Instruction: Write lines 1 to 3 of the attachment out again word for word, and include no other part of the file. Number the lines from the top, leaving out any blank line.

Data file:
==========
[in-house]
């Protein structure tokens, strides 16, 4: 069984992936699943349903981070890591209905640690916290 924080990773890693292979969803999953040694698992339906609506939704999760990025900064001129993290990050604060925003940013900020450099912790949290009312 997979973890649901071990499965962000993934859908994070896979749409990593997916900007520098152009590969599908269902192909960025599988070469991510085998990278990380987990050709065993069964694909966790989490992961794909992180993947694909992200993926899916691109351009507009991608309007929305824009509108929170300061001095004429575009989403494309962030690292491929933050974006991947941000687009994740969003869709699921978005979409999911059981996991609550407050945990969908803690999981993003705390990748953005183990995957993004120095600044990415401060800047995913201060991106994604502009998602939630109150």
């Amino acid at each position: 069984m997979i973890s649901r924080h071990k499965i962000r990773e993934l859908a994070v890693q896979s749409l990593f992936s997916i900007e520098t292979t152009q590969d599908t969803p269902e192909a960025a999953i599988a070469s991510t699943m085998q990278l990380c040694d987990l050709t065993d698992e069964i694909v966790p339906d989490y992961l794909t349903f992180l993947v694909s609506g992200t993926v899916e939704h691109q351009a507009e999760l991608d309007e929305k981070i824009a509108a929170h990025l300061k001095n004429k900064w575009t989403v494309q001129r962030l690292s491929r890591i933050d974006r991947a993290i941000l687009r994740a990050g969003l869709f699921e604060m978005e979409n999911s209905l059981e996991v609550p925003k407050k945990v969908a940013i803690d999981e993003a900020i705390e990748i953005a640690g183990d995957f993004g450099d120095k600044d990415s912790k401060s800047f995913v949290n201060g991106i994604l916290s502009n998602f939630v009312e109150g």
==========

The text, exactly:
[in-house]
């Protein structure tokens, strides 16, 4: 069984992936699943349903981070890591209905640690916290 924080990773890693292979969803999953040694698992339906609506939704999760990025900064001129993290990050604060925003940013900020450099912790949290009312 997979973890649901071990499965962000993934859908994070896979749409990593997916900007520098152009590969599908269902192909960025599988070469991510085998990278990380987990050709065993069964694909966790989490992961794909992180993947694909992200993926899916691109351009507009991608309007929305824009509108929170300061001095004429575009989403494309962030690292491929933050974006991947941000687009994740969003869709699921978005979409999911059981996991609550407050945990969908803690999981993003705390990748953005183990995957993004120095600044990415401060800047995913201060991106994604502009998602939630109150």
């Amino acid at each position: 069984m997979i973890s649901r924080h071990k499965i962000r990773e993934l859908a994070v890693q896979s749409l990593f992936s997916i900007e520098t292979t152009q590969d599908t969803p269902e192909a960025a999953i599988a070469s991510t699943m085998q990278l990380c040694d987990l050709t065993d698992e069964i694909v966790p339906d989490y992961l794909t349903f992180l993947v694909s609506g992200t993926v899916e939704h691109q351009a507009e999760l991608d309007e929305k981070i824009a509108a929170h990025l300061k001095n004429k900064w575009t989403v494309q001129r962030l690292s491929r890591i933050d974006r991947a993290i941000l687009r994740a990050g969003l869709f699921e604060m978005e979409n999911s209905l059981e996991v609550p925003k407050k945990v969908a940013i803690d999981e993003a900020i705390e990748i953005a640690g183990d995957f993004g450099d120095k600044d990415s912790k401060s800047f995913v949290n201060g991106i994604l916290s502009n998602f939630v009312e109150g």